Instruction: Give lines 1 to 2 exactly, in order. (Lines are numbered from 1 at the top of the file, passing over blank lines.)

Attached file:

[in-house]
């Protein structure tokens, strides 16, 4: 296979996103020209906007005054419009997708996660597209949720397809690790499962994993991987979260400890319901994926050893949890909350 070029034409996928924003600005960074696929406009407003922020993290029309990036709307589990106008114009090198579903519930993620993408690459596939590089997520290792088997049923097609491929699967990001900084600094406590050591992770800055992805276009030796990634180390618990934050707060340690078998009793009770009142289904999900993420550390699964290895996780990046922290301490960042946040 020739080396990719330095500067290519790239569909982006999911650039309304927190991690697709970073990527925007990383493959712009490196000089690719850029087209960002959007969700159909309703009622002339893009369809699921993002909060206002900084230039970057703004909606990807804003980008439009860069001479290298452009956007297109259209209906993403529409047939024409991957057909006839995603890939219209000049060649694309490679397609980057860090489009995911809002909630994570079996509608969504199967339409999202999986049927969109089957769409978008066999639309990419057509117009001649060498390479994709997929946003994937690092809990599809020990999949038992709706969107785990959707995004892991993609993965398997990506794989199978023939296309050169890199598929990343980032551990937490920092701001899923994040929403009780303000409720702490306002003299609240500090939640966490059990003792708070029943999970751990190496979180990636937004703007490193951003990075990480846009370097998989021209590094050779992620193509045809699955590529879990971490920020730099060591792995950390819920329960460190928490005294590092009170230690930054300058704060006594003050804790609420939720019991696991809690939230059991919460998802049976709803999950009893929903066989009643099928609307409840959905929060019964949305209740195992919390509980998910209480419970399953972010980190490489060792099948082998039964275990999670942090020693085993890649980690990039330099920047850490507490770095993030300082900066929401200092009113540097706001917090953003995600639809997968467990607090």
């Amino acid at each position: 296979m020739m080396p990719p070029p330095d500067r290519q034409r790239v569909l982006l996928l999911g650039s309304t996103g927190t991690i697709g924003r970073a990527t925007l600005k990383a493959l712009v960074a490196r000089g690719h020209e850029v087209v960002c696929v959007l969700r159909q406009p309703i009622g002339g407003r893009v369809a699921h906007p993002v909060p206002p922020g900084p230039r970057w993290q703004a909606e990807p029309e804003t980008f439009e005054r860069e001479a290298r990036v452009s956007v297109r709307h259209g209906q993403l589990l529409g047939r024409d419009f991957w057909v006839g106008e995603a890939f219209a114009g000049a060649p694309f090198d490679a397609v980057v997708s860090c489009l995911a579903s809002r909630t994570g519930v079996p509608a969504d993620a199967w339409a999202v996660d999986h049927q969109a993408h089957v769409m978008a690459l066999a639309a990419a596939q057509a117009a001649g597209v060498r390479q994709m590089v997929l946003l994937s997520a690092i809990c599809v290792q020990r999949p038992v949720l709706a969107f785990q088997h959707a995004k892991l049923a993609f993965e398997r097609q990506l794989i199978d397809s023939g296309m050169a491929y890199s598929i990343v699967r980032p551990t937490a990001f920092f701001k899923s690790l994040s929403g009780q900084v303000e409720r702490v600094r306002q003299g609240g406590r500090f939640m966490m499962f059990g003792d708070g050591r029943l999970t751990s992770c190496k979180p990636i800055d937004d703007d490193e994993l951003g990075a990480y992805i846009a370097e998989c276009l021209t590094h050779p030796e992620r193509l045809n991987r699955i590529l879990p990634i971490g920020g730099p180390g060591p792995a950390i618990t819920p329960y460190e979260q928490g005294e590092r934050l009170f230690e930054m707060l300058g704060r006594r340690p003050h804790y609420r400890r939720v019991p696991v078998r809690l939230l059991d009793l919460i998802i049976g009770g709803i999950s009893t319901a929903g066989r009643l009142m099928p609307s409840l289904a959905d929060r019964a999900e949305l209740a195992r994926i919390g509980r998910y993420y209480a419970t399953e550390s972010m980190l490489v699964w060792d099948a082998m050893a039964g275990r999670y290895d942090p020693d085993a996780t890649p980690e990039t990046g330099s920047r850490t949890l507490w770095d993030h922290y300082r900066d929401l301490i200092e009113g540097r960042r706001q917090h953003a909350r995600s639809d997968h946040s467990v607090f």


[in-house]
């Protein structure tokens, strides 16, 4: 296979996103020209906007005054419009997708996660597209949720397809690790499962994993991987979260400890319901994926050893949890909350 070029034409996928924003600005960074696929406009407003922020993290029309990036709307589990106008114009090198579903519930993620993408690459596939590089997520290792088997049923097609491929699967990001900084600094406590050591992770800055992805276009030796990634180390618990934050707060340690078998009793009770009142289904999900993420550390699964290895996780990046922290301490960042946040 020739080396990719330095500067290519790239569909982006999911650039309304927190991690697709970073990527925007990383493959712009490196000089690719850029087209960002959007969700159909309703009622002339893009369809699921993002909060206002900084230039970057703004909606990807804003980008439009860069001479290298452009956007297109259209209906993403529409047939024409991957057909006839995603890939219209000049060649694309490679397609980057860090489009995911809002909630994570079996509608969504199967339409999202999986049927969109089957769409978008066999639309990419057509117009001649060498390479994709997929946003994937690092809990599809020990999949038992709706969107785990959707995004892991993609993965398997990506794989199978023939296309050169890199598929990343980032551990937490920092701001899923994040929403009780303000409720702490306002003299609240500090939640966490059990003792708070029943999970751990190496979180990636937004703007490193951003990075990480846009370097998989021209590094050779992620193509045809699955590529879990971490920020730099060591792995950390819920329960460190928490005294590092009170230690930054300058704060006594003050804790609420939720019991696991809690939230059991919460998802049976709803999950009893929903066989009643099928609307409840959905929060019964949305209740195992919390509980998910209480419970399953972010980190490489060792099948082998039964275990999670942090020693085993890649980690990039330099920047850490507490770095993030300082900066929401200092009113540097706001917090953003995600639809997968467990607090």